Central Oregon’s landscape is a magnificent mosaic of high desert plains, towering mountains, and winding rivers. Amidst this rugged beauty live native plant species perfectly adapted to the region’s climate and soil conditions. If gardening in Central Oregon is one of your hobbies, you may want to recreate the region’s natural beauty in your own yard with native plants.

Planting native flora in your garden offers many benefits, ranging from environmental conservation to practical gardening advantages. Some of these benefits include:

  • Requiring less water, fertilizer, pruning, pest control, and other maintenance.
  • Supporting local ecosystems by providing food, shelter, and habitat for native insects, birds, and other wildlife species.
  • Supporting pollinators, such as bees, butterflies, and hummingbirds with essential pollen sources so they can pollinate nearby crops and wild plants.
  • Enhancing soil structure, promoting microbial activity, and reducing erosion.
  • Reflecting the natural beauty and character of the local landscape.

To create your own native garden in Central Oregon, there are some things to consider.

Drought and Fire Resistance

Living in the High Desert means drought can threaten a native garden. The growing season (April–October) only provides 3-6 inches of natural precipitation, which means choosing water-wise plants is essential. Efficient irrigation and hydrozoning (grouping plants together with the same water requirements) help create a successful water-wise garden. Oregon State University has a guide on water-wise gardening in Central Oregon that can help you create a high-desert landscape that is water efficient and sustainable.

Another aspect of drought that must be considered when building a native garden is finding native plants that are fire-resistant. A landscape with fire-resistant plants can increase the chances that your home will survive a wildfire. Most healthy deciduous shrubs and trees are fire-resistant.

Plant Hardiness

When the temperature drops in Central Oregon, it becomes very difficult for some plants to survive. Plants can freeze or be buried under snow and ice, which will ruin your garden come spring. The U.S. Department of Agriculture has devised a map of plant hardiness zones, which is what gardeners use to determine which plants are most likely to thrive in their region. The map is based on the average annual extreme minimum winter temperature, which for Crook, Deschutes, and Jefferson Counties is between -15- and 10-degrees Fahrenheit, or zones 5b, 6a, 6b, 7a, and 7b.

If you are interested in gardening in Central Oregon, this map shows you plant hardiness zones.

Local Fauna

Central Oregon is home to a wide variety of species of animals and insects, which are additional factors to consider when selecting plants for your native garden. Deer are one of the most common culprits that can destroy your garden. The type of plants deer like to nibble on varies depending upon the time of year, the deer species, and what food sources are available at that moment. The only sure-fire way to keep out deer is to put up a tall fence, but OSU has a list of plants that tend to be more deer resistant.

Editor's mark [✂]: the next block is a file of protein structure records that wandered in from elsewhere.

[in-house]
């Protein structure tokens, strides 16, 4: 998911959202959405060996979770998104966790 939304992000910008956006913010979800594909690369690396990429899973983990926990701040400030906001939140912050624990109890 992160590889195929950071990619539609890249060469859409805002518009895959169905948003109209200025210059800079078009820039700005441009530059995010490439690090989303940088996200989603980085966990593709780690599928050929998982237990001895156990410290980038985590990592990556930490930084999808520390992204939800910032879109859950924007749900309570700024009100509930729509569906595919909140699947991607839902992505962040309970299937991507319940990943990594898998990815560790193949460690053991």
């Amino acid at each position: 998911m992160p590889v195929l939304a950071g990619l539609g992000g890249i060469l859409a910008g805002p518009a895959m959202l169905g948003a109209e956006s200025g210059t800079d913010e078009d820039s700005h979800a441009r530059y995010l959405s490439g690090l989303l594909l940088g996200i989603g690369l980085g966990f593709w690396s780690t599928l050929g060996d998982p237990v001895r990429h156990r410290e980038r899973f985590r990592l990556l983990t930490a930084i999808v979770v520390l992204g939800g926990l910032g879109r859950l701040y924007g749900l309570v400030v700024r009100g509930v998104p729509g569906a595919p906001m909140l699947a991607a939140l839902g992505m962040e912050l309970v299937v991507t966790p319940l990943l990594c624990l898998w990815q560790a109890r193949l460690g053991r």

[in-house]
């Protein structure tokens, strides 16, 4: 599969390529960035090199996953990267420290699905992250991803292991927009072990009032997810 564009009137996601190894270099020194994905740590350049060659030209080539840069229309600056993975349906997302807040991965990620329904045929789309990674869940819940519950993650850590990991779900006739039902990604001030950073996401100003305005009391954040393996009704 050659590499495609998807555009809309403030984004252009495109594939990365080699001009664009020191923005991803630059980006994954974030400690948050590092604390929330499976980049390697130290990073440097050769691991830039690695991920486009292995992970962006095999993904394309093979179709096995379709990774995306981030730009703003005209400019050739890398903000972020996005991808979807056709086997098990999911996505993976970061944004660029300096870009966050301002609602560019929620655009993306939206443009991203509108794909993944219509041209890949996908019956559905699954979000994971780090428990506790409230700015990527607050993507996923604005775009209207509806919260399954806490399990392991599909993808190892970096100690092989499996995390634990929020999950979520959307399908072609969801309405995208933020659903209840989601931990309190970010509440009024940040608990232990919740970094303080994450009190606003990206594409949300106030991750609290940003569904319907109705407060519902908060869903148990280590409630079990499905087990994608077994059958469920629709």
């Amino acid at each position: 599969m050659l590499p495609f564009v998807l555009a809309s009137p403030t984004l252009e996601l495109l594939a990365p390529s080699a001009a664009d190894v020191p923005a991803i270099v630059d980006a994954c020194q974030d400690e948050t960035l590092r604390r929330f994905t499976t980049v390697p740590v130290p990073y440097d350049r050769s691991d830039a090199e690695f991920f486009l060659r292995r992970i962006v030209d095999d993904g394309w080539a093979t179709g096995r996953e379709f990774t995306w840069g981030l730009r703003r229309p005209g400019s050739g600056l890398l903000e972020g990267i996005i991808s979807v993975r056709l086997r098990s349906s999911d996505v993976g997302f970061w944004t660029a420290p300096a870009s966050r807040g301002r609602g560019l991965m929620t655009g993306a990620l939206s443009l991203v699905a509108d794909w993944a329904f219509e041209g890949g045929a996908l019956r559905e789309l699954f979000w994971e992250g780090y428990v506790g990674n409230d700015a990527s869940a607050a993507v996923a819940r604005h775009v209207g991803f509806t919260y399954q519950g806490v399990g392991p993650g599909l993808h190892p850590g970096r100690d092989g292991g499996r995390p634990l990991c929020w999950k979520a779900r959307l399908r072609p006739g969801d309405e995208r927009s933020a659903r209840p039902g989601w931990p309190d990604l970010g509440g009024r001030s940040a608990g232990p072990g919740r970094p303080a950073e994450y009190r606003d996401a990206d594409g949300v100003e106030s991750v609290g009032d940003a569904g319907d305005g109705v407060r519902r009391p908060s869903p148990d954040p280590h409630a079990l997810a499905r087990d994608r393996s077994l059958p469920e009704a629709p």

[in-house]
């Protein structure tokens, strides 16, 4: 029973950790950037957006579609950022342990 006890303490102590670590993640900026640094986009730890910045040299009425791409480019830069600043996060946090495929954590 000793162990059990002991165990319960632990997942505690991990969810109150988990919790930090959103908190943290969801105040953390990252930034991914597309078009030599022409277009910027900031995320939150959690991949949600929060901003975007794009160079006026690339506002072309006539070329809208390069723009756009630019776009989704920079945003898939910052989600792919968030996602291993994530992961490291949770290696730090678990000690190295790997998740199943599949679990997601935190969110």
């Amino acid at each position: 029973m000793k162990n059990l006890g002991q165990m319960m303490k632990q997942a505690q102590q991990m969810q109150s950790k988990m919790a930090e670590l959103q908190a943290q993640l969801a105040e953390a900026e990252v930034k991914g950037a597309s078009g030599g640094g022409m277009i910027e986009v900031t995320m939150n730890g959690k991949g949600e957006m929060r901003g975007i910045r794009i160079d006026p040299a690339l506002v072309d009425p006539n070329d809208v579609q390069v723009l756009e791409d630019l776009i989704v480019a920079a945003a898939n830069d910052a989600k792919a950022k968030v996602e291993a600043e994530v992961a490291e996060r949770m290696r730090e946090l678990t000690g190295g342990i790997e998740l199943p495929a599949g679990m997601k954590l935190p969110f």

Another creature to consider when building a native garden are pollinators. Pollinators such as bees, butterflies, and hummingbirds are vital for crop and landscape growth because they keep the ecosystem healthy and the food source sustainable. Planting a native garden gives pollinators the nectar they need to thrive, which allows them to carry pollen across the region. Deschutes Land Trust has a list of pollinator plants to grow that will help pollinators like the monarch butterfly thrive in Central Oregon.

Pet Safety

If your furry friends spend time in the yard, finding plants that are safe is important. Mushrooms are frequently consumed by curious pets, and some local fungi can be deadly. A family of mushrooms called Amanita are the main culprits in the area, likely because they give off a pungent smell that attracts dogs. The Central Oregon Mushroom Club has a seasonal chart for edible mushrooms if you want to choose safe fungi for your garden. Outside of fungi, other types of plants can be toxic to dogs if ingested, and Bend Veterinary Clinic has a list to keep your pet safe.

Selecting Native Plans for Home Landscapes in Central Oregon

Oregon State University Extention’s Horticulture experts are a great resource for native plant gardening. They have a list of native plants that are available from local nurseries and adapt easily to an urban landscape environment. The Oregon Association of Nurseries also has a Nursery Guide that lists thousands of plant species and cultivars, and hundreds of services and supplies for the horticulture industry that may help you plan your garden.

Incorporating native plants when you are gardening in Central Oregon not only enhances its beauty but also contributes to the preservation of local biodiversity and ecosystem health. By selecting species that are adapted to the region’s climate and soil conditions, you can grow a beautiful space that thrives under local conditions and showcases the diverse flora of the high desert.

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